Pediatric Nursing: Respiratory Disorders NCLEX Practice Quiz (15 Questions)


This nursing exam covers the respiratory disorders among infants, children, and the main role of pediatric nurses. This exam includes question regarding the structure and function of the respiratory system, pneumonia, cystic fibrosis, sudden infant death syndrome, and other disorders related to pediatric respiratory function.

Test your knowledge with this 15-item exam. Get that perfect score in your NCLEX with this questionnaire.

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  • Read each question carefully and choose the best answer.
  • You are given one minute per question. Spend your time wisely!
  • Answers and rationales (if any) are given below. Be sure to read them.
  • If you need more clarifications, please direct them to the comments section.


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1. Betty is a 9-year-old girl diagnosed with cystic fibrosis. Which of the following must Nurse Archie keep in mind when developing a care plan for the child?

A. Pulmonary secretions are abnormally thick.
B. Elevated levels of potassium are found in the sweat.
C. CF is an autosomal dominant hereditary disorder.
D. Obstruction of the endocrine glands occurs.

2. Veronica’s parents were told that their daughter needs ribavirin (Virazole). This drug is used to treat which of the following?

A. Cystic fibrosis
B. Otitis media
C. Respiratory syncytial virus (RSV)
D. Bronchitis

3. Beta-adrenergic agonists such as albuterol are given to Reggie, a child with asthma. Such drugs are administered primarily to do which of the following?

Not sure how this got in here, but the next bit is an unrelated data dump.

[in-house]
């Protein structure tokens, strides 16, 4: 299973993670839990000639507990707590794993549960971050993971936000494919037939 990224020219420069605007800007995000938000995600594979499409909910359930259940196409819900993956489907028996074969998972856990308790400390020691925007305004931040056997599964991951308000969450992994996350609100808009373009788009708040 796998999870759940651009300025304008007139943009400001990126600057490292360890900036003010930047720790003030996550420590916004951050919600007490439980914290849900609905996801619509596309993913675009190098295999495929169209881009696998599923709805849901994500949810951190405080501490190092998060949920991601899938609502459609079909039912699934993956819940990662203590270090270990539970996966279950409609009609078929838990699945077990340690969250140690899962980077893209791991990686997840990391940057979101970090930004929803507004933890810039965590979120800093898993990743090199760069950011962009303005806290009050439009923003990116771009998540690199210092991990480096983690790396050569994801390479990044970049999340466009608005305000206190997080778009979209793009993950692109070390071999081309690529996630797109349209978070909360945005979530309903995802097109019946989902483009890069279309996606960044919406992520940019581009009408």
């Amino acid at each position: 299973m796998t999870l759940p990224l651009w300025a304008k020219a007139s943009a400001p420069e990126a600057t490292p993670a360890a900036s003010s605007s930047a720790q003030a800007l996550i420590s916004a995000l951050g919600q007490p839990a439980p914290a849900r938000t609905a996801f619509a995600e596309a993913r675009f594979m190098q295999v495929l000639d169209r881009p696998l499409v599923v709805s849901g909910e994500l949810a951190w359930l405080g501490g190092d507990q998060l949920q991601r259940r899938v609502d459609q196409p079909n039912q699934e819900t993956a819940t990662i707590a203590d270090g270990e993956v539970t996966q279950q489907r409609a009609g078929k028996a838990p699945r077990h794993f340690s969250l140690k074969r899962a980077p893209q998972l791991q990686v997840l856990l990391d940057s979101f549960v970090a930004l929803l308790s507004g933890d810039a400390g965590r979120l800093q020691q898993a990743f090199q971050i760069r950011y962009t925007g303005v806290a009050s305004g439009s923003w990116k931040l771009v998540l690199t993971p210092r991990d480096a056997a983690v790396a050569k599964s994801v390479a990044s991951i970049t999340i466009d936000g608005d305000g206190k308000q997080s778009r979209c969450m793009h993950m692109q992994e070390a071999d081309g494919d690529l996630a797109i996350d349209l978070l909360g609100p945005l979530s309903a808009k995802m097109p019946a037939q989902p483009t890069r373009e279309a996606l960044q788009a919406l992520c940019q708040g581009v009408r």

A. Dilate the bronchioles
B. Reduce secondary infections
C. Decrease postnasal drip
D. Reduce airway inflammation

4. Alice is rushed to the emergency department during an acute, severe prolonged asthma attack and is unresponsive to usual treatment. The condition is referred to as which of the following?

A. Status asthmaticus
B. Reactive airway disease
C. Intrinsic asthma
D. Extrinsic asthma

5. Which of the following infants is least probable to develop sudden infant death syndrome (SIDS)?

A. Baby Angela who was premature
B. A sibling of Baby Angie who died of SIDS
C. Baby Gabriel with prenatal drug exposure
D. Baby Gabby who sleeps on his back

6. Fred is a 12-year-old boy diagnosed with pneumococcal pneumonia. Which of the following would Nurse Nica expect to assess?

A. Mild cough
B. Slight fever
C. Chest pain
D. Bulging fontanel

7. Baby Melody is a neonate who has a very low-birth-weight. Nurse Josie carefully monitors inspiratory pressure and oxygen (O2) concentration to prevent which of the following? 

A. Meconium aspiration syndrome
B. Bronchopulmonary dysplasia (BPD)
C. Respiratory syncytial virus (RSV)
D. Respiratory distress syndrome (RDS)

8. Archie who weighs 44 lb has been given an order for amoxicillin 500 mg b.i.d. The drug text notes that the daily dose of amoxicillin is 50 mg/kg/day in two divided doses. What dose in milligrams is safest for this child?

A. 1000 mg
B. 750 mg
C. 500 mg
D. 250 mg

9. The Andrews family has been taking good care of their youngest, Archie, who was diagnosed with asthma. Which of the following statements indicate a need for further home care teaching?

A. “He should increase his fluid intake regularly to thin secretions.”
B. “We’ll make sure that he avoids exercise to prevent attacks.”
C. “He is to use his bronchodilator inhaler before the steroid inhaler.”
D. “We need to identify what things trigger his attacks.”

10. Which of the following instructions should Nurse Cheryl include in her teaching plan for the parents of Reggie with otitis media?

A. Placing the child in the supine position to bottle-feed
B. Giving prescribed amoxicillin (Amoxil) on an empty stomach
C. Cleaning the inside of the ear canals with cotton swabs
D. Avoiding contact with people who have upper respiratory tract infections